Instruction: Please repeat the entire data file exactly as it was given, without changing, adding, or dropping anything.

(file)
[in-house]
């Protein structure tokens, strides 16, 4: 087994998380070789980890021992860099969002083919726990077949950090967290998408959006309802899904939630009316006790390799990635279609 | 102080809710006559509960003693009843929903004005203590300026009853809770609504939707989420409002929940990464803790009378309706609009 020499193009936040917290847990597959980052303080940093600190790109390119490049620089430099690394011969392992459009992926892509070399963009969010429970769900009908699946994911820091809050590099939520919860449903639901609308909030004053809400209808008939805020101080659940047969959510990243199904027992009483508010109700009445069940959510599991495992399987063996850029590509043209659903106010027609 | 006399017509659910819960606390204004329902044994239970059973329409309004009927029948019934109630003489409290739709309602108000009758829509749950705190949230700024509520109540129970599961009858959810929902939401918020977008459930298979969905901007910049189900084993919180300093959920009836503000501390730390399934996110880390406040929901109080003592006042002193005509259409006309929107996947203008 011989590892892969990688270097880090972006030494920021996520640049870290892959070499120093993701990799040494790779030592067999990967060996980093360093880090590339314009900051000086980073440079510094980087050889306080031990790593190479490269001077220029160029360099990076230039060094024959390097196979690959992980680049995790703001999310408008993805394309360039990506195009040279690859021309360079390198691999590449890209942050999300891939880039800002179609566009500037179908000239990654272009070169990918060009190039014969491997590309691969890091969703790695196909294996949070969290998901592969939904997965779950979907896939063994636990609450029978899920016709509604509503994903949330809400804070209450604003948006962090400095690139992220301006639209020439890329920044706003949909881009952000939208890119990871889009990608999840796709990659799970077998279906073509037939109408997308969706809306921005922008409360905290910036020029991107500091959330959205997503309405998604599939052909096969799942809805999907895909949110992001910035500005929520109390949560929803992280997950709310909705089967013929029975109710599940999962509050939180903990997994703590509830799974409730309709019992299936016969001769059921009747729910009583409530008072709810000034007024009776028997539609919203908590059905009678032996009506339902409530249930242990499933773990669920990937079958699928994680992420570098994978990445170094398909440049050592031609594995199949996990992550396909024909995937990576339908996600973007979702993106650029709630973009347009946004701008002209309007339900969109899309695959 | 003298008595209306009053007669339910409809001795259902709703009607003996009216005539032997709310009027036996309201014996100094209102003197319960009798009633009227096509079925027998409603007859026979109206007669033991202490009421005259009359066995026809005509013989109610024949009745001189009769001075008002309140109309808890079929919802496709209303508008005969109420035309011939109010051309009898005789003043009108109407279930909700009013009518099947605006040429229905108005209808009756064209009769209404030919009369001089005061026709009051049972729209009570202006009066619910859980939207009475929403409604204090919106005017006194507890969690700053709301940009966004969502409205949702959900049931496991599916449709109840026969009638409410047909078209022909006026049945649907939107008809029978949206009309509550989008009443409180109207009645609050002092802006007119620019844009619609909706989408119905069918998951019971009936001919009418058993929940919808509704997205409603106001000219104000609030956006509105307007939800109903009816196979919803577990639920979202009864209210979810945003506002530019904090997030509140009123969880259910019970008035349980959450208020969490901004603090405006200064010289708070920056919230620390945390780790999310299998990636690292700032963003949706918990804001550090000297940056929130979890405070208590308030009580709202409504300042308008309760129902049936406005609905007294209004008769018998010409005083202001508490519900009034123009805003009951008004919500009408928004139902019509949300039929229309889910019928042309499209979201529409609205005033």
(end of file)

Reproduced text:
[in-house]
């Protein structure tokens, strides 16, 4: 087994998380070789980890021992860099969002083919726990077949950090967290998408959006309802899904939630009316006790390799990635279609 | 102080809710006559509960003693009843929903004005203590300026009853809770609504939707989420409002929940990464803790009378309706609009 020499193009936040917290847990597959980052303080940093600190790109390119490049620089430099690394011969392992459009992926892509070399963009969010429970769900009908699946994911820091809050590099939520919860449903639901609308909030004053809400209808008939805020101080659940047969959510990243199904027992009483508010109700009445069940959510599991495992399987063996850029590509043209659903106010027609 | 006399017509659910819960606390204004329902044994239970059973329409309004009927029948019934109630003489409290739709309602108000009758829509749950705190949230700024509520109540129970599961009858959810929902939401918020977008459930298979969905901007910049189900084993919180300093959920009836503000501390730390399934996110880390406040929901109080003592006042002193005509259409006309929107996947203008 011989590892892969990688270097880090972006030494920021996520640049870290892959070499120093993701990799040494790779030592067999990967060996980093360093880090590339314009900051000086980073440079510094980087050889306080031990790593190479490269001077220029160029360099990076230039060094024959390097196979690959992980680049995790703001999310408008993805394309360039990506195009040279690859021309360079390198691999590449890209942050999300891939880039800002179609566009500037179908000239990654272009070169990918060009190039014969491997590309691969890091969703790695196909294996949070969290998901592969939904997965779950979907896939063994636990609450029978899920016709509604509503994903949330809400804070209450604003948006962090400095690139992220301006639209020439890329920044706003949909881009952000939208890119990871889009990608999840796709990659799970077998279906073509037939109408997308969706809306921005922008409360905290910036020029991107500091959330959205997503309405998604599939052909096969799942809805999907895909949110992001910035500005929520109390949560929803992280997950709310909705089967013929029975109710599940999962509050939180903990997994703590509830799974409730309709019992299936016969001769059921009747729910009583409530008072709810000034007024009776028997539609919203908590059905009678032996009506339902409530249930242990499933773990669920990937079958699928994680992420570098994978990445170094398909440049050592031609594995199949996990992550396909024909995937990576339908996600973007979702993106650029709630973009347009946004701008002209309007339900969109899309695959 | 003298008595209306009053007669339910409809001795259902709703009607003996009216005539032997709310009027036996309201014996100094209102003197319960009798009633009227096509079925027998409603007859026979109206007669033991202490009421005259009359066995026809005509013989109610024949009745001189009769001075008002309140109309808890079929919802496709209303508008005969109420035309011939109010051309009898005789003043009108109407279930909700009013009518099947605006040429229905108005209808009756064209009769209404030919009369001089005061026709009051049972729209009570202006009066619910859980939207009475929403409604204090919106005017006194507890969690700053709301940009966004969502409205949702959900049931496991599916449709109840026969009638409410047909078209022909006026049945649907939107008809029978949206009309509550989008009443409180109207009645609050002092802006007119620019844009619609909706989408119905069918998951019971009936001919009418058993929940919808509704997205409603106001000219104000609030956006509105307007939800109903009816196979919803577990639920979202009864209210979810945003506002530019904090997030509140009123969880259910019970008035349980959450208020969490901004603090405006200064010289708070920056919230620390945390780790999310299998990636690292700032963003949706918990804001550090000297940056929130979890405070208590308030009580709202409504300042308008309760129902049936406005609905007294209004008769018998010409005083202001508490519900009034123009805003009951008004919500009408928004139902019509949300039929229309889910019928042309499209979201529409609205005033």